Researchers at MIT have created a robot that is learning how to play the popular game Jenga. The game involves stacking rectangular bricks in layers perpendicular to each other, and one-by-one removing a block to place on top of the tower. Once the tower falls, the game is over.
This robot has learned the game by grouping outcomes of its moves into clusters. This has allowed the researchers to have a successful machine while avoiding thousands of attempts, which would mean building the tower thousands of times.
Machine learning has most commonly been used for intellectual tasks so far. The general public is widely familiar with these actions, such as Amazon recommendations based on past purchases, G-Mail suggestions when writing emails, or detecting fraud in online purchases. This development is relevant because it is the first step into machine learning performing physical tasks. The Jenga-robot uses visual and physical cues in addition to knowledge and data. Data is gathered based on feedback from the machines camera and claw to correlate the position, tension, and movement of the piece with the result of the move.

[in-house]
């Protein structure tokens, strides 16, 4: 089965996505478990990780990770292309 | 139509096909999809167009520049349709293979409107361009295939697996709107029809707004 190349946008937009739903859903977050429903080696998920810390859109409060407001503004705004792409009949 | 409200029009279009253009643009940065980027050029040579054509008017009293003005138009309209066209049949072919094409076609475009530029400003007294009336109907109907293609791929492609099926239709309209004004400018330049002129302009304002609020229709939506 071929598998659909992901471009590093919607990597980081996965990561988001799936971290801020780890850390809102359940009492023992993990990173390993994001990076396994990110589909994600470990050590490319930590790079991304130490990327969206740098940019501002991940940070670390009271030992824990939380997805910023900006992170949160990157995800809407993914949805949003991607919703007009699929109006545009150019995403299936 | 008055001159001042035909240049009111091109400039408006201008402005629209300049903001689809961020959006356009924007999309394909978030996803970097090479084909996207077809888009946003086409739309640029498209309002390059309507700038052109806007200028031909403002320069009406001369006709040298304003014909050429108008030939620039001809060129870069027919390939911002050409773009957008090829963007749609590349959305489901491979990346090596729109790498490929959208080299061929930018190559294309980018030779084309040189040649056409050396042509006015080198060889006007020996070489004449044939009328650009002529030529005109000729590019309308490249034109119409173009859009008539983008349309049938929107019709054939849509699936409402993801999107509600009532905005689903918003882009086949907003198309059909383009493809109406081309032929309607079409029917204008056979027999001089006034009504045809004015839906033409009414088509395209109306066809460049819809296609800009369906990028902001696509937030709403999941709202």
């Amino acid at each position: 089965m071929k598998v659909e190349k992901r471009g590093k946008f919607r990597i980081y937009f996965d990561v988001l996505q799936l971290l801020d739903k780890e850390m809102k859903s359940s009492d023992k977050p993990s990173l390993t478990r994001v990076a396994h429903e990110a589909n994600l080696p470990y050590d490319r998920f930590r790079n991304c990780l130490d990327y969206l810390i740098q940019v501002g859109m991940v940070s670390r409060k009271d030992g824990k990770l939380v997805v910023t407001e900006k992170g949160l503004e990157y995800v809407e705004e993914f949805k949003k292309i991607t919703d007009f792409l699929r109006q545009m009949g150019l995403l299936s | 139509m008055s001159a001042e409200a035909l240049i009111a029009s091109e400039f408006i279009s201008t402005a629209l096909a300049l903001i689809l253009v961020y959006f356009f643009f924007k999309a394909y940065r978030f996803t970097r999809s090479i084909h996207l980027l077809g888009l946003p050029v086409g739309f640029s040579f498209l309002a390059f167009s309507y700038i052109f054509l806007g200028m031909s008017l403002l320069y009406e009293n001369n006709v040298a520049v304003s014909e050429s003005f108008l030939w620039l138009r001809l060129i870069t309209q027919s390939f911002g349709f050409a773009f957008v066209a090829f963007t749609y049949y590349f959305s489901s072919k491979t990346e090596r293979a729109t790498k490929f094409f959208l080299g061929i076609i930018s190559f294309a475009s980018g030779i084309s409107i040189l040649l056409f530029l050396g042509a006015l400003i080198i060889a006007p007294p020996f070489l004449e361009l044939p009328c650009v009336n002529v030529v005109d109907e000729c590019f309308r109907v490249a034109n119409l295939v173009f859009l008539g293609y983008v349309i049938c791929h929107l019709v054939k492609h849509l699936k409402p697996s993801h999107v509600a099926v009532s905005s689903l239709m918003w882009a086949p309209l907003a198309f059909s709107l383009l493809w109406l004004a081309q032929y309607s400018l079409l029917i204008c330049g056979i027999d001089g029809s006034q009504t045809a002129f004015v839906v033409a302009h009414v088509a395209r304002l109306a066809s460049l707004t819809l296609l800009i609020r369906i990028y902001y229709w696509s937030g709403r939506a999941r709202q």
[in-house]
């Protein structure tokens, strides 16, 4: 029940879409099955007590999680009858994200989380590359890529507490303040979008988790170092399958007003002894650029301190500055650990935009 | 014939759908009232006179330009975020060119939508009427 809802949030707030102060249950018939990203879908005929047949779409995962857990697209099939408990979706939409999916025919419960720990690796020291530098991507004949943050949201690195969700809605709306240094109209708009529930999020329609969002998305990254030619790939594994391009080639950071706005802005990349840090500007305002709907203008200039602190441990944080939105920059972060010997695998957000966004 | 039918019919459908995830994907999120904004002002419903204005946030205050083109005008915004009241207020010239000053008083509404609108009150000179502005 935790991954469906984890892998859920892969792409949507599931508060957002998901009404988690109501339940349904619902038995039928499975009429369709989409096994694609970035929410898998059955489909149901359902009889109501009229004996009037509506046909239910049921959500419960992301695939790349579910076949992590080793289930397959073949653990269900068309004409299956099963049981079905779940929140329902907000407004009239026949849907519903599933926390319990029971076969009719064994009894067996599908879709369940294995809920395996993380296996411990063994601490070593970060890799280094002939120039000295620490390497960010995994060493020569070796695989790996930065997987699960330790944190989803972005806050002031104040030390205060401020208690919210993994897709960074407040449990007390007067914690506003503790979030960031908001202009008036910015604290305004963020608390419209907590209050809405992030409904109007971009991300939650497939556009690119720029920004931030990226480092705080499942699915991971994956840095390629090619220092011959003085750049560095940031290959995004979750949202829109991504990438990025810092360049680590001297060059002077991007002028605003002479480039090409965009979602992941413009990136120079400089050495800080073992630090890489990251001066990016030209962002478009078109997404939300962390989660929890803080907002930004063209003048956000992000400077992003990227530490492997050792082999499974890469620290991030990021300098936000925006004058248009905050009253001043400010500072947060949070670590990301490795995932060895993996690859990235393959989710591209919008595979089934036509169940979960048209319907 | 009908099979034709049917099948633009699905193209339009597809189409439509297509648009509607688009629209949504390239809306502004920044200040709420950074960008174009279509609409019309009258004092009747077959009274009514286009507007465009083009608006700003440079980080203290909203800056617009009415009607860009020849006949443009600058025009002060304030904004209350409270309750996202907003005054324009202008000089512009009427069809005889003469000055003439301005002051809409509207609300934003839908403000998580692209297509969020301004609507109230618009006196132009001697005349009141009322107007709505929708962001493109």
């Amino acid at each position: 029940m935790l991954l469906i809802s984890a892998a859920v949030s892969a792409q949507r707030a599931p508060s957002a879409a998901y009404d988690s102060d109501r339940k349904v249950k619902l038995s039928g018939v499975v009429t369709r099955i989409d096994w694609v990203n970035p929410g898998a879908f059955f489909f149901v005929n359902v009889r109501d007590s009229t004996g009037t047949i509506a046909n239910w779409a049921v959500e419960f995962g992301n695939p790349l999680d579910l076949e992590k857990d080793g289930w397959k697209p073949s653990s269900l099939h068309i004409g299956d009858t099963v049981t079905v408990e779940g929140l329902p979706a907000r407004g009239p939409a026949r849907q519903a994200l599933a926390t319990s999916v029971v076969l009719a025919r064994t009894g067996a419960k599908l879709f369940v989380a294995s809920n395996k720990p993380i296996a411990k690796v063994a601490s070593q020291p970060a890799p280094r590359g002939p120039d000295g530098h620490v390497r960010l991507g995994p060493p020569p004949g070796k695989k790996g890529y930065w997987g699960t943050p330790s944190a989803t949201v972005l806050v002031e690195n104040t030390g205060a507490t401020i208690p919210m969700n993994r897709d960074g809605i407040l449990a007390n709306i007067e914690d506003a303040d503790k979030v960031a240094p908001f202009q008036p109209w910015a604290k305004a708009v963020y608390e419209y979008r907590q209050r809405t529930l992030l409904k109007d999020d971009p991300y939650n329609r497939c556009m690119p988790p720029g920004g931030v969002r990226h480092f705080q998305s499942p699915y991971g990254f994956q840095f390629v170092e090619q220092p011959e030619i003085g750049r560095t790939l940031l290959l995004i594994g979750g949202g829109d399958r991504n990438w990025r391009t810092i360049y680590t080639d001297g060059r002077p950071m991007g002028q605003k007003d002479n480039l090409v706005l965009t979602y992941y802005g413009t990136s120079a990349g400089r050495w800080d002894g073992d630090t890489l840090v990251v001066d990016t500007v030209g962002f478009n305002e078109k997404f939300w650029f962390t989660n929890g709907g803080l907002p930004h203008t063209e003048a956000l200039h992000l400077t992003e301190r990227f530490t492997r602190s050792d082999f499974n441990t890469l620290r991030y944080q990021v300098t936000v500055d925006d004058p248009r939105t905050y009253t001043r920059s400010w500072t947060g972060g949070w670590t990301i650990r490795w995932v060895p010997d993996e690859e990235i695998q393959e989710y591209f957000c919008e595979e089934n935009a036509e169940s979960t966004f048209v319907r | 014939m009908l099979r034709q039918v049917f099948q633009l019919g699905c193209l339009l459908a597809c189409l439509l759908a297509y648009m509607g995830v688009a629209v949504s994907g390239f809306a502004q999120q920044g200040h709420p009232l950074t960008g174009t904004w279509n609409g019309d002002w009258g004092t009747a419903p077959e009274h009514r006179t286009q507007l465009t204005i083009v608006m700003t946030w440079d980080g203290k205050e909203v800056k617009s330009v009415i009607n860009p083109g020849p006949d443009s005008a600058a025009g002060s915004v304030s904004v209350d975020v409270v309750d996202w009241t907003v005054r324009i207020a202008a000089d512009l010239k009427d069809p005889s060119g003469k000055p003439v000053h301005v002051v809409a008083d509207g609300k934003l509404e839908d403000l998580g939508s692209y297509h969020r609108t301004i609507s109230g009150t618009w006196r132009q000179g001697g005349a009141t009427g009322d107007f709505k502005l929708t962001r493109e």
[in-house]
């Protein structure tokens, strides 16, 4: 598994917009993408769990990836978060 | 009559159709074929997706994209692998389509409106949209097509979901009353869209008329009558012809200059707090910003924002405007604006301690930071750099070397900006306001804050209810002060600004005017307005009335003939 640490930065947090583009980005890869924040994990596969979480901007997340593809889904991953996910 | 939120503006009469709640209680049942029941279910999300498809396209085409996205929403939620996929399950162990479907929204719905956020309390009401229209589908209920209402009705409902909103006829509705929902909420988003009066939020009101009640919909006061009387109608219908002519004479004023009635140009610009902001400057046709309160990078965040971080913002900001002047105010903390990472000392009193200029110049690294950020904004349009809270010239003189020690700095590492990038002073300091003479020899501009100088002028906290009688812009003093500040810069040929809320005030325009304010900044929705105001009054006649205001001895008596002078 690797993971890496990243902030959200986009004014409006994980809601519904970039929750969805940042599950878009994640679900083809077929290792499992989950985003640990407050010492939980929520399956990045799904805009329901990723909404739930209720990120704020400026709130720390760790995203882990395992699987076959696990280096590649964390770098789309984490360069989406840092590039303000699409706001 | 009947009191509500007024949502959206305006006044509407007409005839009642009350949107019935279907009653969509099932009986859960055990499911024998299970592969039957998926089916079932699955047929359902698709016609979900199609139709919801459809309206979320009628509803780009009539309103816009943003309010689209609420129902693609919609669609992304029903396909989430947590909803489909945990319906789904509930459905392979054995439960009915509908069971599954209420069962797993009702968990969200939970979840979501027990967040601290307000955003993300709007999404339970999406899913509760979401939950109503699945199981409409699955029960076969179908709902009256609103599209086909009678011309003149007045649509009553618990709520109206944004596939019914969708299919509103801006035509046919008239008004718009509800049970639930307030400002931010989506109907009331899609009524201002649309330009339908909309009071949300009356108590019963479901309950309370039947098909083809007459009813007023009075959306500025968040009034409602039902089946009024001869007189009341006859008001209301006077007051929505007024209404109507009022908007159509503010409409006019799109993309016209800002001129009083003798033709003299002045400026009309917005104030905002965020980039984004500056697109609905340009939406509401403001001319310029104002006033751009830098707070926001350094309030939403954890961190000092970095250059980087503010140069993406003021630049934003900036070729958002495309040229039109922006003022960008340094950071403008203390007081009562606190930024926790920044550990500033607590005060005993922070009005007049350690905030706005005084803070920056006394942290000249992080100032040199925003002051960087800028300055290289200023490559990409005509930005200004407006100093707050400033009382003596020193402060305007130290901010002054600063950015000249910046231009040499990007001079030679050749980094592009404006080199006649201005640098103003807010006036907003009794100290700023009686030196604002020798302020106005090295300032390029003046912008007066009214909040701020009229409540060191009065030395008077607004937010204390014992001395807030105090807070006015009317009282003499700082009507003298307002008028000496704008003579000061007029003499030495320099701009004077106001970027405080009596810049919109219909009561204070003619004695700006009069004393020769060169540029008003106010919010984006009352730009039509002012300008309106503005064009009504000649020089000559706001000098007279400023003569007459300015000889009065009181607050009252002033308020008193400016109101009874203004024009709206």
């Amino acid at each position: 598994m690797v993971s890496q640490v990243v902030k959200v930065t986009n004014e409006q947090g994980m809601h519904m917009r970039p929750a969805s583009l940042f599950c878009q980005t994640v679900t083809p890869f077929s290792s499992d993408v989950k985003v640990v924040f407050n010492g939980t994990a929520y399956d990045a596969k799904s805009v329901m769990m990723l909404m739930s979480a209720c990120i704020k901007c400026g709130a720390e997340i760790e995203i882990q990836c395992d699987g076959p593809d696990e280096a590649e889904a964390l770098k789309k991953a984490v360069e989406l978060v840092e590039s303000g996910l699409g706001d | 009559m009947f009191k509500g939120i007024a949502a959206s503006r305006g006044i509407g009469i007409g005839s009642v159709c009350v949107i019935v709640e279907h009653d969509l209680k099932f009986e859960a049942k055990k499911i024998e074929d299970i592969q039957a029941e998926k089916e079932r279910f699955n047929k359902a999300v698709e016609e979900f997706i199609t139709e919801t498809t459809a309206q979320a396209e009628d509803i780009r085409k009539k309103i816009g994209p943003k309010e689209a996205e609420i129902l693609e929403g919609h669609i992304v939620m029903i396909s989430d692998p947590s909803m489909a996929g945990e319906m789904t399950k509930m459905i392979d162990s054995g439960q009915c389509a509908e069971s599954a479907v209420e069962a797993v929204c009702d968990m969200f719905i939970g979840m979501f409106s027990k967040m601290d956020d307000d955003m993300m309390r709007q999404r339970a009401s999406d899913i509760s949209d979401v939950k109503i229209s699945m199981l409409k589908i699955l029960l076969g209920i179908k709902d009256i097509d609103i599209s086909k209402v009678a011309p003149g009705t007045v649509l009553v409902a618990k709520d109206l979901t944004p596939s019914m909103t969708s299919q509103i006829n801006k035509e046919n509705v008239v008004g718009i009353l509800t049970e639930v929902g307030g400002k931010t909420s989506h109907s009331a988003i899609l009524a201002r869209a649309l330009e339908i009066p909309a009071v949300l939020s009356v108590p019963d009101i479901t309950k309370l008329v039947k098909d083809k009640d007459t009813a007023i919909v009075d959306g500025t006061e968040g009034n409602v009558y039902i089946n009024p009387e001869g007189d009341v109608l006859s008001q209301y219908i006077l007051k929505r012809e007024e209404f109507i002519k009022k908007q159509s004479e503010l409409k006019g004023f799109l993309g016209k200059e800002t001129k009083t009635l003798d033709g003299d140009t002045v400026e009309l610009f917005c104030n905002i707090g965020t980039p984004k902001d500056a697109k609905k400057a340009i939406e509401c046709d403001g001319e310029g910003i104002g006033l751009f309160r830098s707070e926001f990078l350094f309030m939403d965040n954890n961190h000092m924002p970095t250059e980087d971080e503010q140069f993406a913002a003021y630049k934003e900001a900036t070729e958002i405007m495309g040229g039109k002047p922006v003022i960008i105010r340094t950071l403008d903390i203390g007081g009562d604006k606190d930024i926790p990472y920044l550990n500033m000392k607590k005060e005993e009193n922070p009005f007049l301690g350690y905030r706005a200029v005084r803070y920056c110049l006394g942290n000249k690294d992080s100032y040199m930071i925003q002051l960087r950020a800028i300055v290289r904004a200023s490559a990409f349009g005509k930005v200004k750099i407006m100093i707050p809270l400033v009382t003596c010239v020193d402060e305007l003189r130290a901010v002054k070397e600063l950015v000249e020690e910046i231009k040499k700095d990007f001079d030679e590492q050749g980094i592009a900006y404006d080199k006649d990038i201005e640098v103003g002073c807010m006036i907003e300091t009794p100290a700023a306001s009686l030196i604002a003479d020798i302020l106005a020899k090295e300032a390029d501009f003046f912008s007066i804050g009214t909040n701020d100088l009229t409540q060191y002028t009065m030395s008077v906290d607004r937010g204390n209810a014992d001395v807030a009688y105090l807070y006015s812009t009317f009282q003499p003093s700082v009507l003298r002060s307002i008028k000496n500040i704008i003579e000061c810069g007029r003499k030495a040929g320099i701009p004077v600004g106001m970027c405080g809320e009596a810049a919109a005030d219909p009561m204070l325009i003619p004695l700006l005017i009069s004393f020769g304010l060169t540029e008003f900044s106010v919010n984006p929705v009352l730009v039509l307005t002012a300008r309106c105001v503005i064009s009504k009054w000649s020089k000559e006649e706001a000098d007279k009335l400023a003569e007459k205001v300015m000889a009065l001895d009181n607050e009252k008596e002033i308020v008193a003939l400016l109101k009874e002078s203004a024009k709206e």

With the success of this Jenga-playing robot, machine learning can venture into more physical tasks, like separating items in a recycling center. The research will also help with the recognition of physical clues that humans instinctively know. The snap we feel when closing a container is not easily persevered visually, but it is the main indicator that the container has been successful sealed. These advancements will help to expand the scope of machine learning and broaden its reach into even more industries.